YEP Voices: Mapping the Young Education Professional’s Career Pathway, a report on the recent survey of 550 young education professionals from across the country—from classroom teachers and school leaders to nonprofit researchers and government analysts—revealed much about the intersection of the millennial generation and the next generation of education leaders. Much as we found last year, their desire to do good is lasting: 98.6 percent of young education professionals see themselves staying in the field in the next decade. Yet two-thirds plan to swap sectors along the way.
For example, fewer than half (about 40 percent) of classroom educators and school leaders plan to stay in a school setting or move to district leadership. And, only about 30 percent of those in administration, which includes district and state education agency staff, see themselves staying in these roles, with almost 40 percent planning to become leaders at nonprofit or for-profit organizations. Only a handful of all young education professionals plan to stay or move into the classroom.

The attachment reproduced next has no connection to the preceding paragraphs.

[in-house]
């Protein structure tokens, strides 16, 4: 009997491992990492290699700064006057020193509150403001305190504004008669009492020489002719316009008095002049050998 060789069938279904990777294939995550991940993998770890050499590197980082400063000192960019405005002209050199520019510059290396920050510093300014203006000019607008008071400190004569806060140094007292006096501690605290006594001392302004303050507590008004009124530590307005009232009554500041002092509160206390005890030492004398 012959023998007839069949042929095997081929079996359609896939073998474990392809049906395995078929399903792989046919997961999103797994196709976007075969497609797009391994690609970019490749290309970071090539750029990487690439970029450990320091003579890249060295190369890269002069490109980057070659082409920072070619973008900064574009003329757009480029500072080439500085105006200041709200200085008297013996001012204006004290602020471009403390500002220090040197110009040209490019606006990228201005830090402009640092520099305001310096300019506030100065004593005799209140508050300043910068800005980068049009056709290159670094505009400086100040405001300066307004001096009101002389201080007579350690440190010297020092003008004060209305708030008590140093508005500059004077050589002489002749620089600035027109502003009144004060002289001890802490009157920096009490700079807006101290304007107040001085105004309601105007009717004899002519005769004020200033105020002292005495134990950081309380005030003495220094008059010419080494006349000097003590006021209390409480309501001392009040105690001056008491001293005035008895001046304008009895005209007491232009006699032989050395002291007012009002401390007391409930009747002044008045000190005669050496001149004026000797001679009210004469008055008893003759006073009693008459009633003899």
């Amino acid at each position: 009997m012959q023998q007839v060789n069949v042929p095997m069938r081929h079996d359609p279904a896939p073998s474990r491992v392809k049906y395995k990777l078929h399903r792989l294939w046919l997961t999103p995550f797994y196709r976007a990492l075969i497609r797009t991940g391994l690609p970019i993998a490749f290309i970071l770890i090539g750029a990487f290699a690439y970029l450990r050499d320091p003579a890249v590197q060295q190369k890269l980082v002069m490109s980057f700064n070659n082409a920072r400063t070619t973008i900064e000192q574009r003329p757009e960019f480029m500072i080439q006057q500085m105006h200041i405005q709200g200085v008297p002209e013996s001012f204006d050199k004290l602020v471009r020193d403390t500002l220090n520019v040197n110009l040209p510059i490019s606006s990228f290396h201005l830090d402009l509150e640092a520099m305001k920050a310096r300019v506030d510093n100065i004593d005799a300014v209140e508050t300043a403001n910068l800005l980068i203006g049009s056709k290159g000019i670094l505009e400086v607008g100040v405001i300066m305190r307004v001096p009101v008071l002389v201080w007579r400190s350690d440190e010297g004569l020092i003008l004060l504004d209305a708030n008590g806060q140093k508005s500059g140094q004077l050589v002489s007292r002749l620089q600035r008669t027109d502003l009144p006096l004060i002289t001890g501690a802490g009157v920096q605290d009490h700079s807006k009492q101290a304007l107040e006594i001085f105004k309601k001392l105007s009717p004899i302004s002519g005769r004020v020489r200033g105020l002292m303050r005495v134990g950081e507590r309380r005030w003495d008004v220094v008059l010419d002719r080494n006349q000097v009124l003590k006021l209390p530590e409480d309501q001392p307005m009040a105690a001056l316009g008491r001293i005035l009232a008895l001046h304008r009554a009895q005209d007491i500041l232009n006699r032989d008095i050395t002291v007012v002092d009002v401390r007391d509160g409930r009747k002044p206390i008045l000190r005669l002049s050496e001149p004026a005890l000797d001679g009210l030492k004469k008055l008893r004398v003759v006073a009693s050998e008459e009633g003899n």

While about a fifth of researchers saw themselves staying in this role, an almost-equal amount plan to move into school district leadership in 10 years. The least likely to sector swap? Young professionals in policy/advocacy, a third of whom believe they will be in non-profit leadership in the next decade.
On one hand, this is positive news: Many young professionals are gaining meaningful knowledge and skills, which they then want to apply in another sector in the field. School leaders become education entrepreneurs. Teachers provide technical assistance and training through nonprofits. Policy analysts join a district central office to implement reforms. This fluidity offers promise for lessons learned in one setting to be leveraged in another. This is how change happens.
Yet, it also shines a light on what we as a field tend to ignore—the silos that still exist between education, policy, practice and research. While it may be conventional wisdom that connecting the dots between these silos is necessary to ensure education policies are well-informed and then well-implemented, YEP Voices gives us yet another reason to raze these silos—to support our next generation of education leaders and the students, schools and systems they will be responsible for in coming years.
Kate Blosveren Kreamer, guest blogger, is co-founder of Young Education Professionals and one of its local chapters, YEP-DC. Reach her via email or Twitter.